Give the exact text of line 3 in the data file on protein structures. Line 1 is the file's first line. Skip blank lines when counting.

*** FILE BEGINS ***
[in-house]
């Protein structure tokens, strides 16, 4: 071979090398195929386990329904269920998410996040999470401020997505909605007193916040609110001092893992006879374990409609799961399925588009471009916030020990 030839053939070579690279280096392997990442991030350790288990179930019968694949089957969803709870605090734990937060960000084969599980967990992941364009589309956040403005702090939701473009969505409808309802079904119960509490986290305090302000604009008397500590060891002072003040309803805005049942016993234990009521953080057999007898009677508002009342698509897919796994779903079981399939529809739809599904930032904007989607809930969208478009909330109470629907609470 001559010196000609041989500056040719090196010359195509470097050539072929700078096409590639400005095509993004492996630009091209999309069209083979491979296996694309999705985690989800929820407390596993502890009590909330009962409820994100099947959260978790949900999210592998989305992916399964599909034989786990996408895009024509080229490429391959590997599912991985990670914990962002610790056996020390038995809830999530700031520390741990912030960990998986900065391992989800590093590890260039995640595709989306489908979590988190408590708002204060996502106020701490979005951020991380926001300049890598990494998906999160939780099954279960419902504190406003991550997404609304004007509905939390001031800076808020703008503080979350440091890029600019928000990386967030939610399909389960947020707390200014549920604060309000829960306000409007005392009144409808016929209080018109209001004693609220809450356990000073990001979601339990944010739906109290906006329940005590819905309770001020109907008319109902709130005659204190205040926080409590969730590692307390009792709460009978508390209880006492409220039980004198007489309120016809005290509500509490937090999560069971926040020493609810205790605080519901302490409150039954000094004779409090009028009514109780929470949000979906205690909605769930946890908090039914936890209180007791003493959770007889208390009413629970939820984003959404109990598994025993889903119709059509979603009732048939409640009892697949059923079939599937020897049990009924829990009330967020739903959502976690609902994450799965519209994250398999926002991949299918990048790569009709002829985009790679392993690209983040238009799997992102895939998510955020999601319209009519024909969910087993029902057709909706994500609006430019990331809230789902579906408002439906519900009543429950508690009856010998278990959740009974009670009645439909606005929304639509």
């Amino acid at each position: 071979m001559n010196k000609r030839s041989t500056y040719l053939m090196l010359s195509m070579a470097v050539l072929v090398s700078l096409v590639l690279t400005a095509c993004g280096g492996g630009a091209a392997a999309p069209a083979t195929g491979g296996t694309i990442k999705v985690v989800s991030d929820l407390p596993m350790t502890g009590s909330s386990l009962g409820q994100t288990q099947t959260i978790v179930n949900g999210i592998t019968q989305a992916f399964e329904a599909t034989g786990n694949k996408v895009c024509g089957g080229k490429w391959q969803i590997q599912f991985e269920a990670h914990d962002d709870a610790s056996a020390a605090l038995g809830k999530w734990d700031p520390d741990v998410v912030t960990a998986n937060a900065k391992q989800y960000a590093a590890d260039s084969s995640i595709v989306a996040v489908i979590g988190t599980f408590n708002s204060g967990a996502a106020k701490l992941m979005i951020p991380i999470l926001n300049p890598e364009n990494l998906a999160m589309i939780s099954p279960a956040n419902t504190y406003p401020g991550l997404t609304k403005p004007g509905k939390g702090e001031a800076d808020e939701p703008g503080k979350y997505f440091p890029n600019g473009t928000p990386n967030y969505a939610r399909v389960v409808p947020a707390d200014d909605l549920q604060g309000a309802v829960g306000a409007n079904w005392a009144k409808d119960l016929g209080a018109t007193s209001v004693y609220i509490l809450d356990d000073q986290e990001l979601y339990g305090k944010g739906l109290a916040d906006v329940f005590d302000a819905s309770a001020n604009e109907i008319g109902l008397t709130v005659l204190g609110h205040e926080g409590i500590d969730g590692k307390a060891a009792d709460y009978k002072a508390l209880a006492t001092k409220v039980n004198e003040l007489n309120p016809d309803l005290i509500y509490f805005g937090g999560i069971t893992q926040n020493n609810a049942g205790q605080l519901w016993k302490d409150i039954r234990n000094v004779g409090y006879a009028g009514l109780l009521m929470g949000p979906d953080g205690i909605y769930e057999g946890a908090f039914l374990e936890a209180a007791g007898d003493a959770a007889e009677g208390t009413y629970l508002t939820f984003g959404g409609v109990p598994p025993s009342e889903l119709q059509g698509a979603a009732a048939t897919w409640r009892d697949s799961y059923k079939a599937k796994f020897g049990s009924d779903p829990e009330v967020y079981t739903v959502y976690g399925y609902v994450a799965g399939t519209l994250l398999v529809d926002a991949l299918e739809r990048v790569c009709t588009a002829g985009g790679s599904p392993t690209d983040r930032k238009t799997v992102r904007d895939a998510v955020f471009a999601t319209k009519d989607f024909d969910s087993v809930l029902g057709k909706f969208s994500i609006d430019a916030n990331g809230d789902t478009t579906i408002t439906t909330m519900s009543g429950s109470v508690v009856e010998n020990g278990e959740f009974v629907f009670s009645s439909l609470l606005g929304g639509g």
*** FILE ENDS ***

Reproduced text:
């Amino acid at each position: 071979m001559n010196k000609r030839s041989t500056y040719l053939m090196l010359s195509m070579a470097v050539l072929v090398s700078l096409v590639l690279t400005a095509c993004g280096g492996g630009a091209a392997a999309p069209a083979t195929g491979g296996t694309i990442k999705v985690v989800s991030d929820l407390p596993m350790t502890g009590s909330s386990l009962g409820q994100t288990q099947t959260i978790v179930n949900g999210i592998t019968q989305a992916f399964e329904a599909t034989g786990n694949k996408v895009c024509g089957g080229k490429w391959q969803i590997q599912f991985e269920a990670h914990d962002d709870a610790s056996a020390a605090l038995g809830k999530w734990d700031p520390d741990v998410v912030t960990a998986n937060a900065k391992q989800y960000a590093a590890d260039s084969s995640i595709v989306a996040v489908i979590g988190t599980f408590n708002s204060g967990a996502a106020k701490l992941m979005i951020p991380i999470l926001n300049p890598e364009n990494l998906a999160m589309i939780s099954p279960a956040n419902t504190y406003p401020g991550l997404t609304k403005p004007g509905k939390g702090e001031a800076d808020e939701p703008g503080k979350y997505f440091p890029n600019g473009t928000p990386n967030y969505a939610r399909v389960v409808p947020a707390d200014d909605l549920q604060g309000a309802v829960g306000a409007n079904w005392a009144k409808d119960l016929g209080a018109t007193s209001v004693y609220i509490l809450d356990d000073q986290e990001l979601y339990g305090k944010g739906l109290a916040d906006v329940f005590d302000a819905s309770a001020n604009e109907i008319g109902l008397t709130v005659l204190g609110h205040e926080g409590i500590d969730g590692k307390a060891a009792d709460y009978k002072a508390l209880a006492t001092k409220v039980n004198e003040l007489n309120p016809d309803l005290i509500y509490f805005g937090g999560i069971t893992q926040n020493n609810a049942g205790q605080l519901w016993k302490d409150i039954r234990n000094v004779g409090y006879a009028g009514l109780l009521m929470g949000p979906d953080g205690i909605y769930e057999g946890a908090f039914l374990e936890a209180a007791g007898d003493a959770a007889e009677g208390t009413y629970l508002t939820f984003g959404g409609v109990p598994p025993s009342e889903l119709q059509g698509a979603a009732a048939t897919w409640r009892d697949s799961y059923k079939a599937k796994f020897g049990s009924d779903p829990e009330v967020y079981t739903v959502y976690g399925y609902v994450a799965g399939t519209l994250l398999v529809d926002a991949l299918e739809r990048v790569c009709t588009a002829g985009g790679s599904p392993t690209d983040r930032k238009t799997v992102r904007d895939a998510v955020f471009a999601t319209k009519d989607f024909d969910s087993v809930l029902g057709k909706f969208s994500i609006d430019a916030n990331g809230d789902t478009t579906i408002t439906t909330m519900s009543g429950s109470v508690v009856e010998n020990g278990e959740f009974v629907f009670s009645s439909l609470l606005g929304g639509g």